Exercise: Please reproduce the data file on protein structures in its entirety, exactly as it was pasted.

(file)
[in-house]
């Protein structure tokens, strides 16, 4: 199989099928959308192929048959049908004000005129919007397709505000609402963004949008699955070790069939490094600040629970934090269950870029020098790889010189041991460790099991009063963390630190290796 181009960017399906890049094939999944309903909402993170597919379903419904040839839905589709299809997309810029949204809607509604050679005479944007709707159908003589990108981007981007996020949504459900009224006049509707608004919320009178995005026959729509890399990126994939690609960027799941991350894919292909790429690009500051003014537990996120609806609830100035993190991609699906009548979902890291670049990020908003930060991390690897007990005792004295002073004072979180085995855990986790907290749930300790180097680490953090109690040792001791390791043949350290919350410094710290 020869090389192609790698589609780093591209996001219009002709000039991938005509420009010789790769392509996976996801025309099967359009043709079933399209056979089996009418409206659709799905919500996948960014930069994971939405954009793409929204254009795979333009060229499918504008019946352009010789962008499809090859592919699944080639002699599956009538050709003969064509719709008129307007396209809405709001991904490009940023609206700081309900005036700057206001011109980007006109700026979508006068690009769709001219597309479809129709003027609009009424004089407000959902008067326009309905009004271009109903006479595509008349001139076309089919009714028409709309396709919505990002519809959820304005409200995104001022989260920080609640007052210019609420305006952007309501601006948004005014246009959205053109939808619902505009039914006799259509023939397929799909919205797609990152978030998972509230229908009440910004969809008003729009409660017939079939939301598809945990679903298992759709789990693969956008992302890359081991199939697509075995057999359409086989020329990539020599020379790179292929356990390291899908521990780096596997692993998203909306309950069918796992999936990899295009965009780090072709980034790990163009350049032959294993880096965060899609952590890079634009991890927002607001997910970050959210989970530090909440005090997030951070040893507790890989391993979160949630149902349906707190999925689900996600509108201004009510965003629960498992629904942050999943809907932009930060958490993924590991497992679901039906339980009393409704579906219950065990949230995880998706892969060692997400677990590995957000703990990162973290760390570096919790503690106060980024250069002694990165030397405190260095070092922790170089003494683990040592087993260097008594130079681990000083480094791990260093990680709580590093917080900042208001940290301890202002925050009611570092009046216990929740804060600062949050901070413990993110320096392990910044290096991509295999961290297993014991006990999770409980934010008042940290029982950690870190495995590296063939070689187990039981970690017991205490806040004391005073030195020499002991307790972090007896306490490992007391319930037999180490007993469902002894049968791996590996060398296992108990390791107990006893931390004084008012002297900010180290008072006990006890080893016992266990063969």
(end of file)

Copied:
[in-house]
């Protein structure tokens, strides 16, 4: 199989099928959308192929048959049908004000005129919007397709505000609402963004949008699955070790069939490094600040629970934090269950870029020098790889010189041991460790099991009063963390630190290796 181009960017399906890049094939999944309903909402993170597919379903419904040839839905589709299809997309810029949204809607509604050679005479944007709707159908003589990108981007981007996020949504459900009224006049509707608004919320009178995005026959729509890399990126994939690609960027799941991350894919292909790429690009500051003014537990996120609806609830100035993190991609699906009548979902890291670049990020908003930060991390690897007990005792004295002073004072979180085995855990986790907290749930300790180097680490953090109690040792001791390791043949350290919350410094710290 020869090389192609790698589609780093591209996001219009002709000039991938005509420009010789790769392509996976996801025309099967359009043709079933399209056979089996009418409206659709799905919500996948960014930069994971939405954009793409929204254009795979333009060229499918504008019946352009010789962008499809090859592919699944080639002699599956009538050709003969064509719709008129307007396209809405709001991904490009940023609206700081309900005036700057206001011109980007006109700026979508006068690009769709001219597309479809129709003027609009009424004089407000959902008067326009309905009004271009109903006479595509008349001139076309089919009714028409709309396709919505990002519809959820304005409200995104001022989260920080609640007052210019609420305006952007309501601006948004005014246009959205053109939808619902505009039914006799259509023939397929799909919205797609990152978030998972509230229908009440910004969809008003729009409660017939079939939301598809945990679903298992759709789990693969956008992302890359081991199939697509075995057999359409086989020329990539020599020379790179292929356990390291899908521990780096596997692993998203909306309950069918796992999936990899295009965009780090072709980034790990163009350049032959294993880096965060899609952590890079634009991890927002607001997910970050959210989970530090909440005090997030951070040893507790890989391993979160949630149902349906707190999925689900996600509108201004009510965003629960498992629904942050999943809907932009930060958490993924590991497992679901039906339980009393409704579906219950065990949230995880998706892969060692997400677990590995957000703990990162973290760390570096919790503690106060980024250069002694990165030397405190260095070092922790170089003494683990040592087993260097008594130079681990000083480094791990260093990680709580590093917080900042208001940290301890202002925050009611570092009046216990929740804060600062949050901070413990993110320096392990910044290096991509295999961290297993014991006990999770409980934010008042940290029982950690870190495995590296063939070689187990039981970690017991205490806040004391005073030195020499002991307790972090007896306490490992007391319930037999180490007993469902002894049968791996590996060398296992108990390791107990006893931390004084008012002297900010180290008072006990006890080893016992266990063969």